With the AFLW season done and dusted and AFL pre-season kicking into gear, AFLW Senior Coach Bec Goddard doesn’t have much time to rest.

Following an intense season of AFLW, Goddard will now recommence her role as a development coach in Hawthorn’s men’s program alongside AFL Senior Coach Sam Mitchell.

Despite the men’s and women’s seasons not aligning, Goddard and Mitchell still worked together on many instances during the AFLW season, strengthening their relationship.

In fact, their relationship has been strong since day one after coming through similar pathways to reach the pinnacle of coaching.

“We’re two high performance coaches trying to be the best and we work with each other to be better coaches. One doesn’t have a difference to the other,” Goddard told Hawks Insiders.

“It’s like any other office environment where you’ve got men and women working together, that’s exactly what Sam and I have got.

“We bounce ideas off each other, we talk to each other about how our post-game reviews are going, we go into each other’s different stuff just to get fresh ideas and different ways of doing things.

“We’re together but we’re also quite independent coaches in our own right who love to collaborate and bounce ideas off each other.”

Reflecting on the AFLW season, Goddard was excited about the youth coming through.

Jasmine Fleming is an obvious name that comes to mind because the 18-year-old is “wise beyond her years”.

“She comes into every conversation and every match very maturely about what she’s going to do and what she’s got for us,” Goddard said.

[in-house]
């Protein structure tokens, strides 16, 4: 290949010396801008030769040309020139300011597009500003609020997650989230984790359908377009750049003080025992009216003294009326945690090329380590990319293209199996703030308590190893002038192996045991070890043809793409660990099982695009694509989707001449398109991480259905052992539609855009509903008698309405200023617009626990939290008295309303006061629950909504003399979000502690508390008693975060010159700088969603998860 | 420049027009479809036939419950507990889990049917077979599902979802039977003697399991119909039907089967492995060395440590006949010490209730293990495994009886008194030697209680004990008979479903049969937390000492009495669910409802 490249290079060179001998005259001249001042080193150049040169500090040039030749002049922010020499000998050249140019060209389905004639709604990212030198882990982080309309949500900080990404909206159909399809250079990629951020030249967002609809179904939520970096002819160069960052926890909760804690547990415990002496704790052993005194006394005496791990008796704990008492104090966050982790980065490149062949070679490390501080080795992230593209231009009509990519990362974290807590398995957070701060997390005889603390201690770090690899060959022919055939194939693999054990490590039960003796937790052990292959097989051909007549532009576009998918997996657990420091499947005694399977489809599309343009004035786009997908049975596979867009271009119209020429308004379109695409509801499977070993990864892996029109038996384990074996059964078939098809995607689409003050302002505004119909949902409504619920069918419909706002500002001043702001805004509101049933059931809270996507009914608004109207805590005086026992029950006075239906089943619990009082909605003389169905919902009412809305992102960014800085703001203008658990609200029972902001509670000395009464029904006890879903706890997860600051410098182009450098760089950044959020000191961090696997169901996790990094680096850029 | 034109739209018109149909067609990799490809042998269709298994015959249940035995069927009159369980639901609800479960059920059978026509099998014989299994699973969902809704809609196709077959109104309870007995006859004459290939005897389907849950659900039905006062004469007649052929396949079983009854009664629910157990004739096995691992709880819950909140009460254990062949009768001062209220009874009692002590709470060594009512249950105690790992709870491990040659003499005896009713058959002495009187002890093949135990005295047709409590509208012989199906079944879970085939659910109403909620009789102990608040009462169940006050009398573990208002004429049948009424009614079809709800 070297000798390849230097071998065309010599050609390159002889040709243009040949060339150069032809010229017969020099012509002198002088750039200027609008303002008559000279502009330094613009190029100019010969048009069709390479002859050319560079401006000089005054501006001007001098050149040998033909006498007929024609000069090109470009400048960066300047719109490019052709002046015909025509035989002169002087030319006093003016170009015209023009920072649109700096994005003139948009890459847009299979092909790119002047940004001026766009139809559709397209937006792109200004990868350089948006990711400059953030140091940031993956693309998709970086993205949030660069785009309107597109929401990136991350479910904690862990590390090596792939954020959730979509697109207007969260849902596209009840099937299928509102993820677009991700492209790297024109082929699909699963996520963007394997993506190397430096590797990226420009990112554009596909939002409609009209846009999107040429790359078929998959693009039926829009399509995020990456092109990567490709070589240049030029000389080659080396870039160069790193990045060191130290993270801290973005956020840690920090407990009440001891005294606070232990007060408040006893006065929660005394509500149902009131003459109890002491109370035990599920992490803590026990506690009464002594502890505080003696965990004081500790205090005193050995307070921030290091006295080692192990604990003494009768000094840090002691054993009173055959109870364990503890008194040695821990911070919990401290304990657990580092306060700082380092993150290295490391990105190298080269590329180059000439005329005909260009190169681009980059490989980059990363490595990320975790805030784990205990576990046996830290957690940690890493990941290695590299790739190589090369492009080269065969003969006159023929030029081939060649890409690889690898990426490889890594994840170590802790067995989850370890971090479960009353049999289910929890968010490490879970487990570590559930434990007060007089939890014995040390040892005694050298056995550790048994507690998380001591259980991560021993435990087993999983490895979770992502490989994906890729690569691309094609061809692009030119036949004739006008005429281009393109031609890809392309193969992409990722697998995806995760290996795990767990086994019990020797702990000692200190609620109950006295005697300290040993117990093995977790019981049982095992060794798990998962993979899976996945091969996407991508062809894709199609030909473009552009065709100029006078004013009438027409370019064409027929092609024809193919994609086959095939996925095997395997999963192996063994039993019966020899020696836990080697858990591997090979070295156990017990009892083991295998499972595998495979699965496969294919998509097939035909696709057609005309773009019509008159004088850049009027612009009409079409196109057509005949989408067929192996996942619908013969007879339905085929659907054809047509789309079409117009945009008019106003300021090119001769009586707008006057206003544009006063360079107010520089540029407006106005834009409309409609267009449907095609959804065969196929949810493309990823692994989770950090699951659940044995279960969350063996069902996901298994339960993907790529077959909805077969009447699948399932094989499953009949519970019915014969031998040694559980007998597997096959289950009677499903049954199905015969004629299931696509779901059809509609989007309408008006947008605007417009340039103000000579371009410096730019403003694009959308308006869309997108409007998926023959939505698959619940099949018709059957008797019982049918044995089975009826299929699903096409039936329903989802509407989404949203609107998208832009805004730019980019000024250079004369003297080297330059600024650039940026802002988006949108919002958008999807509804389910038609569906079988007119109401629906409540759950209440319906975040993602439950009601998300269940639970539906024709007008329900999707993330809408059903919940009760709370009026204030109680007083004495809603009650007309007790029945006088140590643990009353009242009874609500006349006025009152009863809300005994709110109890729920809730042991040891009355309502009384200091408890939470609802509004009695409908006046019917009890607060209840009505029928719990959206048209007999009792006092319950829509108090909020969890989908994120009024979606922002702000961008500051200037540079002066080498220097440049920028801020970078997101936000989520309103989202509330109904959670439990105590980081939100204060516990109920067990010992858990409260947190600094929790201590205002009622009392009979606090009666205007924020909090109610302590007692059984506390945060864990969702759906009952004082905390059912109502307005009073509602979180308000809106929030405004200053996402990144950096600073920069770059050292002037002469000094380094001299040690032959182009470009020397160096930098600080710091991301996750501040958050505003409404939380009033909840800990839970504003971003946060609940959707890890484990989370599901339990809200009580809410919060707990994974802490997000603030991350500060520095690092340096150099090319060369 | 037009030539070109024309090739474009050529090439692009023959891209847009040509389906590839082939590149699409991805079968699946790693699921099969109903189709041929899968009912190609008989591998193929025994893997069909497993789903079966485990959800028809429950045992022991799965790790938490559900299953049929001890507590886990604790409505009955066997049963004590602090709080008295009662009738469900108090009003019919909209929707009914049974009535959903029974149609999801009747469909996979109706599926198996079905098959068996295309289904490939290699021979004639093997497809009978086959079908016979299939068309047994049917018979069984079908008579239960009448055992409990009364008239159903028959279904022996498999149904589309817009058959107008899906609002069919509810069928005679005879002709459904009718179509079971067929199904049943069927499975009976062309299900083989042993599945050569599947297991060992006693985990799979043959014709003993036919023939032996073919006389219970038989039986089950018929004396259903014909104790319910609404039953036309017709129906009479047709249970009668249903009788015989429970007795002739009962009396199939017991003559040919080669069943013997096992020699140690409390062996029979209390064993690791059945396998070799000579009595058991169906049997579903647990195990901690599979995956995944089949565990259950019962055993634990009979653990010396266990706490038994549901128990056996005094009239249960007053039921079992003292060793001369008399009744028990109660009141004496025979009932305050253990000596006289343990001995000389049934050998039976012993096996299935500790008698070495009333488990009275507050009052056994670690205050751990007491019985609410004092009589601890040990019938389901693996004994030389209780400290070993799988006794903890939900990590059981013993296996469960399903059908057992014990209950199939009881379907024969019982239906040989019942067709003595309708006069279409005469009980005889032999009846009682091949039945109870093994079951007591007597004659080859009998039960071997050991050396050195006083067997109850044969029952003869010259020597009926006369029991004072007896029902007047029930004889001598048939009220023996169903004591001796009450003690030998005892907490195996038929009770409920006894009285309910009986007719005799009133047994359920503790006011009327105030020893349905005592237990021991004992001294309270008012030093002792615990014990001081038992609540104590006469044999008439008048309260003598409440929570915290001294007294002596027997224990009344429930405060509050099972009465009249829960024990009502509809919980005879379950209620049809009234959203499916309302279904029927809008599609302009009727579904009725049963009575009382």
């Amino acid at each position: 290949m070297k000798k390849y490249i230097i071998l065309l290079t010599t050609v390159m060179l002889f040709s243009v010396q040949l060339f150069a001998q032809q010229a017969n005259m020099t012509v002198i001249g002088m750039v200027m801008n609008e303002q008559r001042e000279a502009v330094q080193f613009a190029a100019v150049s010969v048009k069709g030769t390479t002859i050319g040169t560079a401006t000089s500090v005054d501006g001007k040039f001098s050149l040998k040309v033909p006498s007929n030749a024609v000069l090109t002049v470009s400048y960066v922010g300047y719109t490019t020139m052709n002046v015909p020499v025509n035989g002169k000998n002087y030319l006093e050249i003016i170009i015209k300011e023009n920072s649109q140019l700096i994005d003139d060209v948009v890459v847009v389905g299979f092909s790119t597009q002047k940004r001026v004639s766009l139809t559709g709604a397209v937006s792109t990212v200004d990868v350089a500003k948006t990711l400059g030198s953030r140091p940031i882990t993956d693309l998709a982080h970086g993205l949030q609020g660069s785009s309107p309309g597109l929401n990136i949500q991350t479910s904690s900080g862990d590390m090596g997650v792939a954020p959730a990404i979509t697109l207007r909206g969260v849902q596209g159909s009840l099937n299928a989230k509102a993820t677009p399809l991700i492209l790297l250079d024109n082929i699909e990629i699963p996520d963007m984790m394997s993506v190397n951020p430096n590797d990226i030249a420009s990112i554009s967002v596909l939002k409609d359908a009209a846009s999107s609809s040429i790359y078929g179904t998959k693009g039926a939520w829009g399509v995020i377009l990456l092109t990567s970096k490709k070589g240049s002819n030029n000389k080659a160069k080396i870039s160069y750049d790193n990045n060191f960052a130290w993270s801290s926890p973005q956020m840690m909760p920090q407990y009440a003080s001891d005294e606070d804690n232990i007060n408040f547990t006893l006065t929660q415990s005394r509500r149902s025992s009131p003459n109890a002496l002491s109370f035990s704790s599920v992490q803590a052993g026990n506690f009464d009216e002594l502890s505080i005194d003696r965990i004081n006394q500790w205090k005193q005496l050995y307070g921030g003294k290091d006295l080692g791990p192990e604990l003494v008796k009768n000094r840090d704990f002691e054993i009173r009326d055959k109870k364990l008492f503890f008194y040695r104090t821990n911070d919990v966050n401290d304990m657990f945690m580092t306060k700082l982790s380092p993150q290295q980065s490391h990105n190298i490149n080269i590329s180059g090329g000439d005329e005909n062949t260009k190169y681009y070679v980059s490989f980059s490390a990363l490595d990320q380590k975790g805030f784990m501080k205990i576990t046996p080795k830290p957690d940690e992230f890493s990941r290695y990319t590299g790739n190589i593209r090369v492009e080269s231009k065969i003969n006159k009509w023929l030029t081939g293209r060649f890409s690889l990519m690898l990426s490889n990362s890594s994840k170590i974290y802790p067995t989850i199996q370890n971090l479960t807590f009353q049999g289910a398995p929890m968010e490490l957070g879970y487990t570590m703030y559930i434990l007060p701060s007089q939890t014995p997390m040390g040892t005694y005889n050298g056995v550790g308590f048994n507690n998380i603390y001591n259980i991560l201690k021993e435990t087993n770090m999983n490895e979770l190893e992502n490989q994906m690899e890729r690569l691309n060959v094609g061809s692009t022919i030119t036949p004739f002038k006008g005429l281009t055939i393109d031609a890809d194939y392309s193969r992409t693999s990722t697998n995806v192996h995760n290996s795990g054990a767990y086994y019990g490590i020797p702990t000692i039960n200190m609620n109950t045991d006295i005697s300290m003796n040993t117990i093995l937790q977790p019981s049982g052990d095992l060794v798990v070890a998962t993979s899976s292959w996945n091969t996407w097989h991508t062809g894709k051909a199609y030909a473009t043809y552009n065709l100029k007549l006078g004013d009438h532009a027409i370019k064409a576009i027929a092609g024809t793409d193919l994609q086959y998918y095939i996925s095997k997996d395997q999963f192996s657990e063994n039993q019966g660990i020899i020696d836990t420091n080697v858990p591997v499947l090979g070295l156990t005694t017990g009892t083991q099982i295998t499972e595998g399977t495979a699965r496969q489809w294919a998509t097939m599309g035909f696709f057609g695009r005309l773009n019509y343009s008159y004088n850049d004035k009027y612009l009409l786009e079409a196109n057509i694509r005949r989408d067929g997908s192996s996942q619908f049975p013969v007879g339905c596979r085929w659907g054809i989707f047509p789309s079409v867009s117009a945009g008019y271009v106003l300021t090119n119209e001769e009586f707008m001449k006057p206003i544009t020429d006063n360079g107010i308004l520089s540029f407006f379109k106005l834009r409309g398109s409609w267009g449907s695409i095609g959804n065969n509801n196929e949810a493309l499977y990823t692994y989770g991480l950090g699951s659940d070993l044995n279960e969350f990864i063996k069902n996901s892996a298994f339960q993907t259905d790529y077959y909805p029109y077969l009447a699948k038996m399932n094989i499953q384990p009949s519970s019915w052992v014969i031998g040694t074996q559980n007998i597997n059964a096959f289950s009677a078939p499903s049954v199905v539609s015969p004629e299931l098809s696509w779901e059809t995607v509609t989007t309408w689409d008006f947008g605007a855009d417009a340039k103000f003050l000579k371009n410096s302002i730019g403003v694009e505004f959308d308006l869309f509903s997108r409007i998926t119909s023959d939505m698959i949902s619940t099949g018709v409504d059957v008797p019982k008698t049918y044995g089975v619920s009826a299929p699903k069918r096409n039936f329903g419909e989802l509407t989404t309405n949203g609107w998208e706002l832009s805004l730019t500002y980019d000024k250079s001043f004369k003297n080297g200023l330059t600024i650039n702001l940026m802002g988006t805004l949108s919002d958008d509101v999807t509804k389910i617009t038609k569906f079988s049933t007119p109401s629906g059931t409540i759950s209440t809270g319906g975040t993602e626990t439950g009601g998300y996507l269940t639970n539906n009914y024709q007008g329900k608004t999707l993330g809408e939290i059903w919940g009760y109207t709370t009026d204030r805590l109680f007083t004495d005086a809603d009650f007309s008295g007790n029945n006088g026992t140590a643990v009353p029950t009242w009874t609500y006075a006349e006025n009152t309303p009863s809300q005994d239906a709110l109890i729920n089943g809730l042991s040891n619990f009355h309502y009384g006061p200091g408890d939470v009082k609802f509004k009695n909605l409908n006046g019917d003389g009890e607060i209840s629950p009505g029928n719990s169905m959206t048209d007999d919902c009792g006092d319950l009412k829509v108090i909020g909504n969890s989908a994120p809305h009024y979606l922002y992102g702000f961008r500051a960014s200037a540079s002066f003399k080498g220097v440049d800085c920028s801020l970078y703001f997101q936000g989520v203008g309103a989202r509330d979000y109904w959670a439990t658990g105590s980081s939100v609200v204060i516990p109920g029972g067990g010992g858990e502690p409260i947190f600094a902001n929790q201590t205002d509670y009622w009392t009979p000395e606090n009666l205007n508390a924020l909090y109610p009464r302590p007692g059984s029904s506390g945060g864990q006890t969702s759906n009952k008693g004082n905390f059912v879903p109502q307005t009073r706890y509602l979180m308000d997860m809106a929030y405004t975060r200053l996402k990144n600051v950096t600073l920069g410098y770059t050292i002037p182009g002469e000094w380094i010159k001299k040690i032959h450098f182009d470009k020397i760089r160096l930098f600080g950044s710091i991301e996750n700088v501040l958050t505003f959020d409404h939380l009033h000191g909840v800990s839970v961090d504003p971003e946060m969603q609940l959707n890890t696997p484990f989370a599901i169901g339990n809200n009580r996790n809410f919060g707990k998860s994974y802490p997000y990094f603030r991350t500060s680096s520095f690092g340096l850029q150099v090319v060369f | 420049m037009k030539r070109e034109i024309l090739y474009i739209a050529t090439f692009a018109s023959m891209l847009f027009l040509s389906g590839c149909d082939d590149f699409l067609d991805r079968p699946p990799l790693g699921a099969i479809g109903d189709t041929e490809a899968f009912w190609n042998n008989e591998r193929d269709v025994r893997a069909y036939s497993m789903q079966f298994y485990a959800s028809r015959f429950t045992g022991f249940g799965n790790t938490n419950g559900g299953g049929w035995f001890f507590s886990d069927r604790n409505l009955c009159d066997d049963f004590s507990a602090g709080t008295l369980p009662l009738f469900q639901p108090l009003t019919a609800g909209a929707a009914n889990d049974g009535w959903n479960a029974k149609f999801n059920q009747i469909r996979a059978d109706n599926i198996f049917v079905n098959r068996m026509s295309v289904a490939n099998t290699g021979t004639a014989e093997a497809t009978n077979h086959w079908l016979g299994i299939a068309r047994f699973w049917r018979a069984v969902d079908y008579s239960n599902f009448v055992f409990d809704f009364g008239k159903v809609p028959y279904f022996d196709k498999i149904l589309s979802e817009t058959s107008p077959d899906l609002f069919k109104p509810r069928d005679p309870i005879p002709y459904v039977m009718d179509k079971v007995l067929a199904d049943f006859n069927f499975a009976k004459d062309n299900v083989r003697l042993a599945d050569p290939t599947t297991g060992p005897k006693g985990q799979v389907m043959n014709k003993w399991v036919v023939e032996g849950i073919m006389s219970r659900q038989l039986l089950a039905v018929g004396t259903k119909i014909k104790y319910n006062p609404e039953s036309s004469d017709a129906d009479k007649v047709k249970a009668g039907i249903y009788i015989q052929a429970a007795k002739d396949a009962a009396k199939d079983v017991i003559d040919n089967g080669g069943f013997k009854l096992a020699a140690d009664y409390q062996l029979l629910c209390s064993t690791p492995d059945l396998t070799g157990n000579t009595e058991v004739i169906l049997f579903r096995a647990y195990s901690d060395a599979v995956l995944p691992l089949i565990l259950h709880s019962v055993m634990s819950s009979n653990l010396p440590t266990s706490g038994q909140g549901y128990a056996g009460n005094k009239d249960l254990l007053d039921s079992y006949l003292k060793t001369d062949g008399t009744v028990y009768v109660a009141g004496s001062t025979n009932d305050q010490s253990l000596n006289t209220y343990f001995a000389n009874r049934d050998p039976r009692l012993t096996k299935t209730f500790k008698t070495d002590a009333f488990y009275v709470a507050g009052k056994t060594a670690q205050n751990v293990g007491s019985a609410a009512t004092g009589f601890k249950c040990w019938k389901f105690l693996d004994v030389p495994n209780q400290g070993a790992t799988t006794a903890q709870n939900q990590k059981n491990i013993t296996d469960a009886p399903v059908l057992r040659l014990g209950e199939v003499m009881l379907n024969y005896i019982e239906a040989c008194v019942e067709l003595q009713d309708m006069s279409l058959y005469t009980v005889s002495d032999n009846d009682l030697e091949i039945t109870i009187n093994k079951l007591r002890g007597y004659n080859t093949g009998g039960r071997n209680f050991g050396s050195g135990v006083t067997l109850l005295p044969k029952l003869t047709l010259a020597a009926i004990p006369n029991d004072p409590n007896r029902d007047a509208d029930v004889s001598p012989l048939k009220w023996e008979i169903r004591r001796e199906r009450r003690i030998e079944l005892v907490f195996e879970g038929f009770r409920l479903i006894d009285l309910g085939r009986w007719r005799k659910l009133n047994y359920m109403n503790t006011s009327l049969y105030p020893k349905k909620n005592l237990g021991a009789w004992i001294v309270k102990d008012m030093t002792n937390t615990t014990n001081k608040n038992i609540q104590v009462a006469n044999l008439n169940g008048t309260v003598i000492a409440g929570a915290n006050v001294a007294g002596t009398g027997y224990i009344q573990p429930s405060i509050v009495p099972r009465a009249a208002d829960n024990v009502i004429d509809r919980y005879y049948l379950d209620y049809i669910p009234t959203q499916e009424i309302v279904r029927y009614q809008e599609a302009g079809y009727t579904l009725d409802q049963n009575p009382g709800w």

Charlotte Baskaran also showed immense promise in her first season, averaging 10.5 disposals and 5.1 tackles while playing all 10 games in her final year of school.

Goddard recalled one moment where she was blown away by the 17-year-old.

“I watched Charlotte Baskaran literally get fended off by Ellie McKenzie, who is a monster of the competition, and just get flattened and jump straight back up,” Goddard said.

“That’s the kind of thing that you love to see and it gets me really excited about what’s going to happen in the future if we got that after five weeks of pre-season.”

In the ruck, it was Lucy Wales who dominated with averages of 9.7 disposals, 16.8 hit-outs and 4.4 tackles.

As impressive as finishing in the top 10 for hit-outs this season was, it was Wales’ efforts across the field that stood out to Goddard.

“Her work around the ground for a big person is really quite remarkable and I think is only going to get better as the years go on,” she said.

“She gets down the line, she takes a mark… and she’s got an enormous future ahead of her. She’s a fantastic person as well.”

Perhaps the player that improved the most this season was Akec Makur Chuot.

Following limited game time for Fremantle and Hawthorn, Makur Chuot blossomed at the Hawks, playing all 10 games this season and excelling in a new position on the wing.

 “That was absolutely her best AFLW season from what I’ve seen of her playing at Freo and at Richmond,” Goddard said.

“She selected herself consistently every week.

“She’s got an enormous off-season ahead of her to try and maintain that for next season if that’s what she wants to do.”

Off the field, Makur Chuot was a ray of sunshine, which was invaluable in developing the team’s culture.

“She’s just a great person, she makes everyone smile and she brings colour and life to everything we do,” Goddard said.

“She certainly makes me laugh and everyone else laugh.

“You can’t put a figure on how valuable having that kind of diversity is: her cultural heritage and background coming into our group and teaching us about her life and her family and her community and culture.”